2. There Will Be Blood
2007, Paul Thomas AndersonThis movie will have influence on future cinema, more than any other film this decade. Daniel Day-Lewis, in the best performance of the decade, let’s you see what true greed actually is. There isn’t a forced moment or unnecessary scene in the film’s 160 minutes. A throwback to 1940s cinema, There Will Be Blood is a movie to be analyzed by any film enthusiast. Each scene could stand as its own short film; it is that well-defined. To quote Mr. Plainview himself: “that was one goddman hell of a show.”
Favorite Scene: Another tough one. I’ll pick the first 15 nearly wordless minutes as the film’s highlight. How the hell does Plainview not only get out of that hole, but make it to a town? Money. To him, it’s more powerful a force than living.

2000, Steven SoderberghI’m surprised I haven’t seen this on any other best of the decade lists. No matter, Traffic is the most searing work of the 2000s. I’ve seen this dozens of times and it simply gets better and more evolved with each viewing. With his shaky, off-hued camera, Soderbergh captures the drug world in a way we’ve never seen (note: The Wire began in 2002). Better than any film this decade, Traffic took a series of stories and entwined them in a way that made them essential to one another. Because of its heart rendering final moments, this film matters to me more than most. “We’re here to listen.” We could all learn something from that.
Favorite Scene: The end baseball game, with a perfect Benicio Del Toro cast under the glow of his warm lights. More on this scene here.

An Alternative Ten
Quite frankly, this is a far more interesting list. Each of these is either indie, foreign or a documentary. They aren’t better or worse than the first 10, they’re just the next in line.
Amores Perros (2000), will shock you and rock you, everytime you watch it.
Dancer in the Dark (2000), is a brilliant, patient art-as-life experiment.
Mulholland Dr. (2001), is a total mind fuck that never gets old.
Irreversible (2002), contains one of cinema’s most violent scenes, which makes its ending that much more endearing.
Capturing the Friedmans (2003), is the decades best detailed, most terrifying documentary.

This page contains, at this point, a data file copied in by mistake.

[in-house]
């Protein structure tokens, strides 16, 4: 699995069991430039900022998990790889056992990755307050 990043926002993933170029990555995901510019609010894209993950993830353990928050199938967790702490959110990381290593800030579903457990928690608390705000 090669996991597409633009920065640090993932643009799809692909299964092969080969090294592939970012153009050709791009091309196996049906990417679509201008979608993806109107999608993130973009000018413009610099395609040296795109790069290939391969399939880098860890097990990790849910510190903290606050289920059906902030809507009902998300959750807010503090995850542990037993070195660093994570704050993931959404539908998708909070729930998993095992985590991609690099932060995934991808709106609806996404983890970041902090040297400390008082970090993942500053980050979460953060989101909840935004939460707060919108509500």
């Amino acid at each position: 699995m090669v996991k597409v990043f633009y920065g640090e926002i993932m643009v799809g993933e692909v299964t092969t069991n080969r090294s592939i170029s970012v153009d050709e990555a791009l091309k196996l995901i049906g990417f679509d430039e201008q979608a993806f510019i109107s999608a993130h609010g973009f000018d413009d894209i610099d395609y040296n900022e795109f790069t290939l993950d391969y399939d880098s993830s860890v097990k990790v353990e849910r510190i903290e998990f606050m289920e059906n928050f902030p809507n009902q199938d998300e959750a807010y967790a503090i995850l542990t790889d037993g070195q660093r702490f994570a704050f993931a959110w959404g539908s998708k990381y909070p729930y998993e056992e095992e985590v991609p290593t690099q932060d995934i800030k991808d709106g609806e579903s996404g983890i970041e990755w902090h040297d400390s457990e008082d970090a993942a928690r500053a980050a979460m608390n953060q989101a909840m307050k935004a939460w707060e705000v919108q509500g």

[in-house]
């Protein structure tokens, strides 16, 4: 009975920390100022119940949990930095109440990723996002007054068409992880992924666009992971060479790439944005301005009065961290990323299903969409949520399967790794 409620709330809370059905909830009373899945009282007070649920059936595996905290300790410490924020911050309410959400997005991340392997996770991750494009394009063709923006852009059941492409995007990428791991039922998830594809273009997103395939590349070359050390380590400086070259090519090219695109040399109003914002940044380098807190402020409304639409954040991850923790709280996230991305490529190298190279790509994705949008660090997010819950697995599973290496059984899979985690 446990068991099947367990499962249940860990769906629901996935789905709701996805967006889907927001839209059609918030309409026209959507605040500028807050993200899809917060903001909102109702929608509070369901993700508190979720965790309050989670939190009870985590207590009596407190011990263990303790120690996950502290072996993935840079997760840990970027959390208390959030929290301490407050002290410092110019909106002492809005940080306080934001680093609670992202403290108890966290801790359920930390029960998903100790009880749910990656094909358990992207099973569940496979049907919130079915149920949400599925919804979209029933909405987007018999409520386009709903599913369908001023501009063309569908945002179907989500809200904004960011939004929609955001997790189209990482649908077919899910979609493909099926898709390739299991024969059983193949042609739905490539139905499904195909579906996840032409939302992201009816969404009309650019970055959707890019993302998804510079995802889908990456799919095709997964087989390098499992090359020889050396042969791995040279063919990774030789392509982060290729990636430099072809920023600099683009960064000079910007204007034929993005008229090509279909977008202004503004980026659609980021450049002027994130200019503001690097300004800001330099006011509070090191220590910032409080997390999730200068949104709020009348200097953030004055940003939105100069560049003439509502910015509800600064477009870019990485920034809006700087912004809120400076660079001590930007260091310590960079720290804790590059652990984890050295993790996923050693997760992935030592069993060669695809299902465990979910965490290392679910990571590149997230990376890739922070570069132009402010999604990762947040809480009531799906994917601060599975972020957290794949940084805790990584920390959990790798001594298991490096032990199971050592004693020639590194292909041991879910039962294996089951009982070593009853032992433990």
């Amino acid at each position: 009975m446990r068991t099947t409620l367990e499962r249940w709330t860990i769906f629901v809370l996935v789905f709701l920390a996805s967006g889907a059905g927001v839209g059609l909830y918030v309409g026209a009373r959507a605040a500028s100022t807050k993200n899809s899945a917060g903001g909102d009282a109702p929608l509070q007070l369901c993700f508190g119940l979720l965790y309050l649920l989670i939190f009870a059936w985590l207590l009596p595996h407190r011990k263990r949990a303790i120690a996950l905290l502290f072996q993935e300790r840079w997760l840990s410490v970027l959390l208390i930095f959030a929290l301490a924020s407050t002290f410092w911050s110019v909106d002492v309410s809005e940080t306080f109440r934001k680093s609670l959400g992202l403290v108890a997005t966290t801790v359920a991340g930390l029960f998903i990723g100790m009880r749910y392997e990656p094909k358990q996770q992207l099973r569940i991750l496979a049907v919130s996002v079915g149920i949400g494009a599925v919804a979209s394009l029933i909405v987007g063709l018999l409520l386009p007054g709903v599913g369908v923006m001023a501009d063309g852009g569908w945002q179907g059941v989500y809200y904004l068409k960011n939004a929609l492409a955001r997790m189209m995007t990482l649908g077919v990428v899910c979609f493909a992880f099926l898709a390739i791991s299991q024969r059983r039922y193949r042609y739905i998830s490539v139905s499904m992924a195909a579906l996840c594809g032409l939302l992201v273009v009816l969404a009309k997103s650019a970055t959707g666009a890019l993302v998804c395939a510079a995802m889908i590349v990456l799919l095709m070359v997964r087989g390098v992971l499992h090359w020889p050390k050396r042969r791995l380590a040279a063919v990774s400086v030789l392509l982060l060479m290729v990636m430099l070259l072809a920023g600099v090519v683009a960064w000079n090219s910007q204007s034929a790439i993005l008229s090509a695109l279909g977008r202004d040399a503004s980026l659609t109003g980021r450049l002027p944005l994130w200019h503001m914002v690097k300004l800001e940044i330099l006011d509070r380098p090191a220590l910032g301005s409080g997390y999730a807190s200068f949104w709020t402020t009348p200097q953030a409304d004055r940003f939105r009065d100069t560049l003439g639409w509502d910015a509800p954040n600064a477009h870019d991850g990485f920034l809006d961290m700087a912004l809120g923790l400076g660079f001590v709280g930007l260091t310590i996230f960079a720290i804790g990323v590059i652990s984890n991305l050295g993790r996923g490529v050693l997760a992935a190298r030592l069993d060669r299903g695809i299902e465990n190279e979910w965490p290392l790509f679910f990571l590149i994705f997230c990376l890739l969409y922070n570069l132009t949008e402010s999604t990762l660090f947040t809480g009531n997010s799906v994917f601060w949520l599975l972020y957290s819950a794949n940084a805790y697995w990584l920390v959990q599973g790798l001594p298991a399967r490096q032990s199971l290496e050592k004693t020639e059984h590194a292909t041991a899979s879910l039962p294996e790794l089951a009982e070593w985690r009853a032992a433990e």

A History of Violence (2005), snuck up on you with its subtle story, then blew you away with its ferocious power.
United 93 (2006), is the most suspenseful, realistic film of the decade.
4 Months, 3 Weeks and 2 Days (2007), makes you sweat with its patient, evolving dialogue.
The Edge of Heaven (2007), takes a familiar narrative and makes it unique, nearly as well as Babel.
Precious (2009), made you understand and care about a world that you never knew (or wanted to know) existed.
Note: Obviously, all of these films are available on DVD. But for easier access: Memento, Brokeback Mountain, Capturing the Friedmans, 4 Months 3 Weeks and 2 Days, and The Edge of Heaven all are available on Netflix InstantPlay.

Thursday, February 4, 2010

Edge of Darkness

A question I get asked all the time: “How can you watch so many foreign and independent films? Don’t you get tired of reading the screen? Isn’t it too challenging?”

Edge of Darkness is the perfect answer. Mel Gibson’s first film in eight years has EXACTLY what most foreign and indie films don’t: tireless minutes of boring, explain-every-detail-to-the-audience exposition.

It’s a “trick” that these lame ass Hollywood movies repeat constantly. So many times during this film, I thought the actors were going to look into the camera and go, “Do you get it? Have we explained it well enough?”

Edge of Darkness, and films of the like, treat their audience like morons, explaining everything, leaving nothing to chance or question.

Don’t get me wrong. Every country occasionally delivers bad cinema, and not every independent film is perfect, but seldom do foreign language films treat its viewers like such idiots.

Oh the movie? Gibson is a seasoned Boston detective (with a God-awful accent) whose daughter is shotgunned down in front of him. He smells something funny, digs deeper and uncovers some ridiculous eco-political nuclear corporate bullshit whistle blowing garbage. Yes, interest dies fast.

There are two action scenes - when the daughter gets shot and when a person gets hit by a car - that pop, but the rest, from Casino Royale director Martin Campbell, is dead in the water (ha. ha. ha.)

Eight years and one anti-semitic rant later, Gibson chooses this as his first flick? Too bad. But really, the main message of the film is this, you had better decide whether you’re hangin’ on the cross or bangin’ in the nails. Give me a break. D-